The D-2-hydroxyglutarate dehydrogenase described in the present study also shares several properties with a rabbit kidney D-2-hydroxyacid dehydrogenase characterized approx. 40 years ago [57]. Both enzymes are mitochondrial proteins that contain FAD, are inhibited by metal-chelating agents and reduce O2 at only a fraction of the rate at which they reduce DCIP in the presence of PMS [6,7]. Both of them act on D-malate, D-lactate and meso-tartrate, but either do not act or act poorly on L-lactate and L-malate [6]. Unfortunately, D-2-hydroxyglutarate was not tested on D-2-hydroxyacid dehydrogenase. A major difference between the two enzymes again appears to be in the affinity for the substrates. The Km value of 1 mM for D-malate found by Tubbs and Greville [6] is much higher than that found for D-2-hydroxyglutarate dehydrogenase, since, using the same type of assay as these authors, we found that the rate was already maximal with 0.25 mM D-malate. Furthermore, the competition experiments (see Figure 3) suggest that the Km value is probably lower than 10 μM. This large difference again suggests the existence of two different FAD-dependent dehydrogenases acting on D-2-hydroxy acids. One of them, described in the present study, acts best on D-2-hydroxyglutarate. The other would act best on D-lactate [6] and may therefore correspond to the sequence reported as D-lactate dehydrogenase [15].

The enzyme that we have isolated is probably also distinct from the trans-hydrogenase identified by Kaufman et al. [21]. This enzyme catalyses the reversible transfer of reducing equivalents from γ-hydroxybutyrate to α-ketoglutarate, leading to the formation of succinate semialdehyde and D-2-hydroxyglutarate. We have indeed observed that the activity of D-2-hydroxyglutarate dehydrogenase, measured by the radiochemical assay, was not affected by up to 5 mM γ-hydroxybutyrate (results not shown).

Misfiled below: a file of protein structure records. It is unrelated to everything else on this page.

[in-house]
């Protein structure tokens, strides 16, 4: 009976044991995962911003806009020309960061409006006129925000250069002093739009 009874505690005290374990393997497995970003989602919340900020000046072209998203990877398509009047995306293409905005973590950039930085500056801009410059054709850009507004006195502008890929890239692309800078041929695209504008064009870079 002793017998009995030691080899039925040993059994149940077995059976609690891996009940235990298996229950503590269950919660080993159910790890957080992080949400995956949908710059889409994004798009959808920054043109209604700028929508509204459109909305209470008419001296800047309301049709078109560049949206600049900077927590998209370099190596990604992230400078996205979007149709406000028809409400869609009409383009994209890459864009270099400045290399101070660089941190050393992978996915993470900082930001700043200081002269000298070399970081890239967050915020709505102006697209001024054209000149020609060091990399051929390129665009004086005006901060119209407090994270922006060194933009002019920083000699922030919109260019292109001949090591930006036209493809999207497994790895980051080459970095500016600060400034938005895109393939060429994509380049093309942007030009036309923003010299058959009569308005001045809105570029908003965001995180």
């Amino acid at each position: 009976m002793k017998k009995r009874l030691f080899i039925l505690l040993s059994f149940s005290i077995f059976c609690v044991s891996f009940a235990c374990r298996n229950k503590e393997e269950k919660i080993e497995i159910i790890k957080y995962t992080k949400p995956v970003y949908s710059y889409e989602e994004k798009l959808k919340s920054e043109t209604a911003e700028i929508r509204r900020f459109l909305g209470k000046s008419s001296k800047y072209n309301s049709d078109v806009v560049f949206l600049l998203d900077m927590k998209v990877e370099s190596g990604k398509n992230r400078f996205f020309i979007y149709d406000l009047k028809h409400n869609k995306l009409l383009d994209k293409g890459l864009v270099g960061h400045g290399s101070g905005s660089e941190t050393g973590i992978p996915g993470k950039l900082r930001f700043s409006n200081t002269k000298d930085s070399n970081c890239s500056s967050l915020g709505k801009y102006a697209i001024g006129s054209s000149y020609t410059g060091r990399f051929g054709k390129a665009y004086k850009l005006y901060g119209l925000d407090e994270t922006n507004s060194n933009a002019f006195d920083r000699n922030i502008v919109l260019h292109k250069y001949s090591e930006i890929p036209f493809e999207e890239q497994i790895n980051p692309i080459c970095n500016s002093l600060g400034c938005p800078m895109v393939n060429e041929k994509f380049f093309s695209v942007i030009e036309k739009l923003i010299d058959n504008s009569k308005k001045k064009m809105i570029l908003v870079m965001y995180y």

Physiological and pathophysiological implications

Since D-2-hydroxyglutarate dehydrogenase is most probably the main enzyme that consumes D-2-hydroxyglutarate, mutations in its gene are probably responsible for primary D-2-hydroxyglutaric aciduria [22]. D-2-Hydroxyglutarate also accumulates in glutaric aciduria type II [23] due to a deficiency in ETF (electron transfer flavoprotein) or in ETF dehydrogenase [24]. ETF and ETF dehydrogenase serve to transfer the electrons collected by dehydrogenases that are soluble in the mitochondrial matrix to the respiratory chain. The accumulation of D-2-hydroxyglutarate in glutaric aciduria type II therefore suggests that the ETF–ETF-dehydrogenase system also serves to transfer electrons from D-2-hydroxyglutarate dehydrogenase. It is worth stressing, in this respect, that D-2-hydroxyglutarate dehydrogenase appears to be easily released from mitochondria by freezing–thawing, indicating that it is not tightly bound to membranes but is probably well soluble in the mitochondrial matrix.